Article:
Available literature indicates that relatively few agricultural leaders and farmers became interested in weeds as a problem before 1200 A.D. or even 1500 A.D. For many centuries, weed control was mostly incidental to tillage for seedbed preparation and growing of crops and to growing and cutting or pasturing of thickly planted crops. Occasional references in literature previous to 1900 mentioned use of mechanical devices and a few inorganic herbicides specifically for weed control.
State weed laws directed at control of plant diseases were enacted during 1721 to 1766, but weed and seed laws involving weeds directly were not enacted until 100 to 200 years later. Only a few extension type publications on weeds were issued in the United States and Canada between 1860 and 1900. There was a rapid increase in such publications after 1900. Research with inorganic chemicals as herbicides was begun in the 1890's in Europe and in a few states and provinces, and was increased at a rapid pace until the early 1940's. New developments in mechanical and biological control of weeds increased steadily during the same period. However, weed control remained a relatively minor phase of agronomy, botany, horticulture, agricultural engineering, and plant physiology until the early 1950's.
About 10 years after the discovery of (2,4-dichlorophenoxy)acetic acid (2,4-D) in 1942–1944, the much increased interest of scientists, federal and state governments, industrial companies, and the general public had begun to bear fruit. The word “weed” or “weeds” began to appear in the titles of college courses and extension specialists. Weed conferences had been organized in six regions of the United States and Canada and in 10 states.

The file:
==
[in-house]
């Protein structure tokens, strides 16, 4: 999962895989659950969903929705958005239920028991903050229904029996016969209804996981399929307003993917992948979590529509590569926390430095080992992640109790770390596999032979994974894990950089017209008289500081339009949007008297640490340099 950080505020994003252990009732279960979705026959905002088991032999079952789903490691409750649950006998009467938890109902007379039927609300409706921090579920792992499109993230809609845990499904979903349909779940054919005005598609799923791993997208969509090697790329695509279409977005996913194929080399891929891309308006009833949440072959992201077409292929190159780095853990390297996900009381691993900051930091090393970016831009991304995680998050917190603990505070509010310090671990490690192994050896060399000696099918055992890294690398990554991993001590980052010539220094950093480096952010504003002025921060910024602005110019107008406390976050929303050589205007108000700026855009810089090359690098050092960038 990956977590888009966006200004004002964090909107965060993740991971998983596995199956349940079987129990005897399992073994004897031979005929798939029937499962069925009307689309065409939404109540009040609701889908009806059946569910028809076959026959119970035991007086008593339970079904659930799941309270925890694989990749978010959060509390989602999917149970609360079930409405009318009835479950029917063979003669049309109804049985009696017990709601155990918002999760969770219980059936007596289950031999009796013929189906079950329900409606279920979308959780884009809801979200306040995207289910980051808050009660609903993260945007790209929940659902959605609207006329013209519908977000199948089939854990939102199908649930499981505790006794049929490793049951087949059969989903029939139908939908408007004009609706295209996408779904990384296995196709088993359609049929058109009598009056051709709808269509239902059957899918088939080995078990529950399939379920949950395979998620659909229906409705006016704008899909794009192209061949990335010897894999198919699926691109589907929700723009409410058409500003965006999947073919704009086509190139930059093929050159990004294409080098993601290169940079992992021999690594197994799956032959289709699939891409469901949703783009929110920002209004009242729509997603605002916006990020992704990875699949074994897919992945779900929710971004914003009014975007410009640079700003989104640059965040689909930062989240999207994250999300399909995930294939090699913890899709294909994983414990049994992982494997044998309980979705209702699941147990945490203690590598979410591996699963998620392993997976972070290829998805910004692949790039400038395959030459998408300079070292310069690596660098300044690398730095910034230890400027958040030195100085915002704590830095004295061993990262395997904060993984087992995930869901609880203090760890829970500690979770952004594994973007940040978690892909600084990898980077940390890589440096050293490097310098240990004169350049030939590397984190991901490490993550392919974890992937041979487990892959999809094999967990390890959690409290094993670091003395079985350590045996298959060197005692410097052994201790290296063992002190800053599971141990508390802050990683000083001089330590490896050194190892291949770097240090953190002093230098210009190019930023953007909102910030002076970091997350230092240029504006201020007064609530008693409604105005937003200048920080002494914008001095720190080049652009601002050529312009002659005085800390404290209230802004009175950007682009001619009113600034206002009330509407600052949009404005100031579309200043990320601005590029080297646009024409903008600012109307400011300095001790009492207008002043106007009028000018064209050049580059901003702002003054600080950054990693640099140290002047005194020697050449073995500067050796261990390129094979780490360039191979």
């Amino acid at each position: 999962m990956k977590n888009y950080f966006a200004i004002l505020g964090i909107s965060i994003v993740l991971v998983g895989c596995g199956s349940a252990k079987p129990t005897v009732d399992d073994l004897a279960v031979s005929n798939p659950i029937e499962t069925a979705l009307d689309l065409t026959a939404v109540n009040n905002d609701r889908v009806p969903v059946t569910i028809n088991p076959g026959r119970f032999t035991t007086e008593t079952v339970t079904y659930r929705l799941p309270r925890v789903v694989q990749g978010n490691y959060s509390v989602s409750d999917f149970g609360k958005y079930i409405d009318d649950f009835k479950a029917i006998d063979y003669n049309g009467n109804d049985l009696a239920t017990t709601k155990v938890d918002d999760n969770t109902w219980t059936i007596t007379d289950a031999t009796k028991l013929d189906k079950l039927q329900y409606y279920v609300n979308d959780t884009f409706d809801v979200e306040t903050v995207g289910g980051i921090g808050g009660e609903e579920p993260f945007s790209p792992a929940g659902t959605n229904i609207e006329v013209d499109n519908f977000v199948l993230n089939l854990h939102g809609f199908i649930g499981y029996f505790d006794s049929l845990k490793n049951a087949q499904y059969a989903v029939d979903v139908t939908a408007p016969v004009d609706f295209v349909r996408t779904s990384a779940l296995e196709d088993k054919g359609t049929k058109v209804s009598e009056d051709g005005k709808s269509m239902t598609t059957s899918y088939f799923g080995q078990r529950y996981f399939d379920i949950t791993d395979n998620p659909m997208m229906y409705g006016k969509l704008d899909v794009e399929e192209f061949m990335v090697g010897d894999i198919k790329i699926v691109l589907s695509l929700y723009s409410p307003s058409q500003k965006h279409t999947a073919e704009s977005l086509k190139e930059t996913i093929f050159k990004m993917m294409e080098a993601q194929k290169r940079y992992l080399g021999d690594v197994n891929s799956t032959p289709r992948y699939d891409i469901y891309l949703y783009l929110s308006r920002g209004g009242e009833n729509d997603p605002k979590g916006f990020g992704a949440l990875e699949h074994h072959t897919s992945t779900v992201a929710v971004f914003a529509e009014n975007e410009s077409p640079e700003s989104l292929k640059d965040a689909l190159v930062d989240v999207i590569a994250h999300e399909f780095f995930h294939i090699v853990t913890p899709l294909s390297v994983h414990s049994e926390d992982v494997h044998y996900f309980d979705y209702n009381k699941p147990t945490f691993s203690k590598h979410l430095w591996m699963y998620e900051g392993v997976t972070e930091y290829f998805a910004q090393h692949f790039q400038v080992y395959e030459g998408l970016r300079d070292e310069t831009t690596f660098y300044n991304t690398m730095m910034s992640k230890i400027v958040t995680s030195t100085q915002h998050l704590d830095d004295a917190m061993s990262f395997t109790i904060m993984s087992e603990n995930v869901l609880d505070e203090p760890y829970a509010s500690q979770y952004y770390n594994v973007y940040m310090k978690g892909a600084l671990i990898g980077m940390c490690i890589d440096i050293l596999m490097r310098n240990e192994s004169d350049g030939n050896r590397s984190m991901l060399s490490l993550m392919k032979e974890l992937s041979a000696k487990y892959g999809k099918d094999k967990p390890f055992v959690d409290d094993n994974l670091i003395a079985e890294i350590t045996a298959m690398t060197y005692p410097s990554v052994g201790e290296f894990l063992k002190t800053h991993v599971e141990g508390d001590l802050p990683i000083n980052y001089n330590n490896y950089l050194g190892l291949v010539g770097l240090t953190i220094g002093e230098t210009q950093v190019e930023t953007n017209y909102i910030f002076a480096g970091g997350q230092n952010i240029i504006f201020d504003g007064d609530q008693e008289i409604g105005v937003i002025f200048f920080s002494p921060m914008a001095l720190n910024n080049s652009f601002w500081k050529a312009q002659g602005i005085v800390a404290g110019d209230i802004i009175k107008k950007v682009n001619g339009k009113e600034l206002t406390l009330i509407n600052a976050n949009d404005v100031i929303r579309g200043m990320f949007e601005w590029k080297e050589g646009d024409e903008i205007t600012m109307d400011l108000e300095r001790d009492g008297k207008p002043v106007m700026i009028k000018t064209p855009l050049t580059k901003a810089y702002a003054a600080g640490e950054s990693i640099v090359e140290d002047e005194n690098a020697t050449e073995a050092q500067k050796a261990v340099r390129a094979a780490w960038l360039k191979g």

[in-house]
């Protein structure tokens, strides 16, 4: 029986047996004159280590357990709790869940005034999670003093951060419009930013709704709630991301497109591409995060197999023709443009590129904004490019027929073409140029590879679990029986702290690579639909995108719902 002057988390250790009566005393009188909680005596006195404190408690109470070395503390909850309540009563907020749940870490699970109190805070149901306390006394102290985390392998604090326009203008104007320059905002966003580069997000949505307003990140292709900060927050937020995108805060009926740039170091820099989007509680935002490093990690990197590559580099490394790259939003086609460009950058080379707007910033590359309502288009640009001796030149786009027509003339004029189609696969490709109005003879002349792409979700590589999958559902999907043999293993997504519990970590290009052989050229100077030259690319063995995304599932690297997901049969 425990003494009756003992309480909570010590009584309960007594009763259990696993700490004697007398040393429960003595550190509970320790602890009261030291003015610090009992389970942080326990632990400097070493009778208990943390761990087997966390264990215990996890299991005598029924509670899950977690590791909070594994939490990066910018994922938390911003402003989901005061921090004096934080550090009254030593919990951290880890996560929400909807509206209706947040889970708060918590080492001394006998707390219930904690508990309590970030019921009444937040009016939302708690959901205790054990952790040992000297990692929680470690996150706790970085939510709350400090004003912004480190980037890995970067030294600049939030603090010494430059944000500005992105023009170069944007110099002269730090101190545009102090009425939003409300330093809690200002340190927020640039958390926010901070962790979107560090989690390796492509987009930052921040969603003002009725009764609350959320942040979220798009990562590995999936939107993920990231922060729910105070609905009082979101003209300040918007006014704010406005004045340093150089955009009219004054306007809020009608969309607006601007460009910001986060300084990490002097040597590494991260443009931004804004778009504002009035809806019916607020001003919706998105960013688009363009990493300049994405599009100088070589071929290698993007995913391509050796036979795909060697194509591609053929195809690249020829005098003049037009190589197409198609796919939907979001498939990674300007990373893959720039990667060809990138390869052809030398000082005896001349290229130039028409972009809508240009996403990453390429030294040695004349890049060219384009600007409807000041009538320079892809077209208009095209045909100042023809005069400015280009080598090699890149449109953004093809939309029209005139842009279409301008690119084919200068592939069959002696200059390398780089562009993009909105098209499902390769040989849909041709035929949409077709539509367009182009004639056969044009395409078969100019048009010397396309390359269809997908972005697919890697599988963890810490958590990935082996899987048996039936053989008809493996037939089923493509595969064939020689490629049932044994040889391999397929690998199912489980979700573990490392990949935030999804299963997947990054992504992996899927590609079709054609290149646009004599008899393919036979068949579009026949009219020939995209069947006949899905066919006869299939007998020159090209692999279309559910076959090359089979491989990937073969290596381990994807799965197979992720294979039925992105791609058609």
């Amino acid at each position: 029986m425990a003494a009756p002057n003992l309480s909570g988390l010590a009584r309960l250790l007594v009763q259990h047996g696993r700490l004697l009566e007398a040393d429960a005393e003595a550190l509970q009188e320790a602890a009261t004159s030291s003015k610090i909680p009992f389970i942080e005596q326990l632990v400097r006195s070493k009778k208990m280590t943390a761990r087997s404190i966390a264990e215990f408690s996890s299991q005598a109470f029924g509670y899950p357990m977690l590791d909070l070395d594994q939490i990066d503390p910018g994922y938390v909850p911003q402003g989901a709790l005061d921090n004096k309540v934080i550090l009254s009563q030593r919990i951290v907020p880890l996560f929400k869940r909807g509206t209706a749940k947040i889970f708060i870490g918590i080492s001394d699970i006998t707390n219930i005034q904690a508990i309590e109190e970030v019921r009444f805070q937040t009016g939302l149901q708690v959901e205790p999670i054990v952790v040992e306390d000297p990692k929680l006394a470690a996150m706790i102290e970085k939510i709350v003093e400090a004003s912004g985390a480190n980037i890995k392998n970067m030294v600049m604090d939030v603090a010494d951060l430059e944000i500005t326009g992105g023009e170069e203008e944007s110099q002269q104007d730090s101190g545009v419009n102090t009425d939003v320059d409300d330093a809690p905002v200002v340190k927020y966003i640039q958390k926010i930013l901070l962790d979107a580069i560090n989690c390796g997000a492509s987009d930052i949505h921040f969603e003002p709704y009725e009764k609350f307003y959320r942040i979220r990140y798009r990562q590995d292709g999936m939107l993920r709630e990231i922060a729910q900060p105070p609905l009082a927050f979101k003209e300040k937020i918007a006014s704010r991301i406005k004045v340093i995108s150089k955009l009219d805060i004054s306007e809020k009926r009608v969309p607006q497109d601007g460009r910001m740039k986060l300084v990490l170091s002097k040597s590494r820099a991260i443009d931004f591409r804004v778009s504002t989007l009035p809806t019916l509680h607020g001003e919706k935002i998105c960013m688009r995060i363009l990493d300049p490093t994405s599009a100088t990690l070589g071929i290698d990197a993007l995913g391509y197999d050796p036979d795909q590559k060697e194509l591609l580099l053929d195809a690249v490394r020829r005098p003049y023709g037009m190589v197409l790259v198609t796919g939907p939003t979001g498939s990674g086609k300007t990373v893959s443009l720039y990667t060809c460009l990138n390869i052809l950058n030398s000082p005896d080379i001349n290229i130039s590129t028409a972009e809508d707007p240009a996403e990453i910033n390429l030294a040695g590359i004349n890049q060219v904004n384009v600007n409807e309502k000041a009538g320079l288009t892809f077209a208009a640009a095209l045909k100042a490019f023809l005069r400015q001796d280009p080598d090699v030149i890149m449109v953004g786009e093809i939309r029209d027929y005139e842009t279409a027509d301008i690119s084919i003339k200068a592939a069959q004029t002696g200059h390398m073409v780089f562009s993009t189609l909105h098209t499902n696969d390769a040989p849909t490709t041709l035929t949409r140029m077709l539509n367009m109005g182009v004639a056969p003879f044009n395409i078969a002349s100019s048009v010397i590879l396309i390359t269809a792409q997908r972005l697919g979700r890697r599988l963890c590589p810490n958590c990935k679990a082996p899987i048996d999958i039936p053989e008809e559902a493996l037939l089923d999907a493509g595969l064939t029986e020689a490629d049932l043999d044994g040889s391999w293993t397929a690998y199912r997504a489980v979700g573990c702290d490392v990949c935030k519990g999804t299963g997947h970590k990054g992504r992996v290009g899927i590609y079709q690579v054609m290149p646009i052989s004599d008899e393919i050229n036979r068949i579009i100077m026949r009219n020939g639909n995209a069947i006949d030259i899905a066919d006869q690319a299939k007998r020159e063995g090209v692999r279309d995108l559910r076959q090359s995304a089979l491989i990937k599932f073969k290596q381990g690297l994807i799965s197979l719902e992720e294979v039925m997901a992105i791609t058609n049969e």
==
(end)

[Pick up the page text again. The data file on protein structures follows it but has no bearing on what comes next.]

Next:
The first meeting of the Weed Science Society of America was held in 1956 and Weed Science was adopted as its official journal. The number of herbicides in general use in the United States and Canada increased from 15 in 1940 to 25 in 1950, and to 100 in 1969. The total support for weed research in 1962 in the United States was six times that in 1950. The number of full-time research and extension workers or their equivalents in part-time workers had increased 20-fold and 13-fold, respectively, over the number in 1940.
The rate of advancement in the art and science of weed control has increased so rapidly that the progress in each of the recent brief periods 1941 to 1968, 1901 to 1940, and 1800 to 1900 is considered greater than that in all previous periods, beginning about 6000 B.C.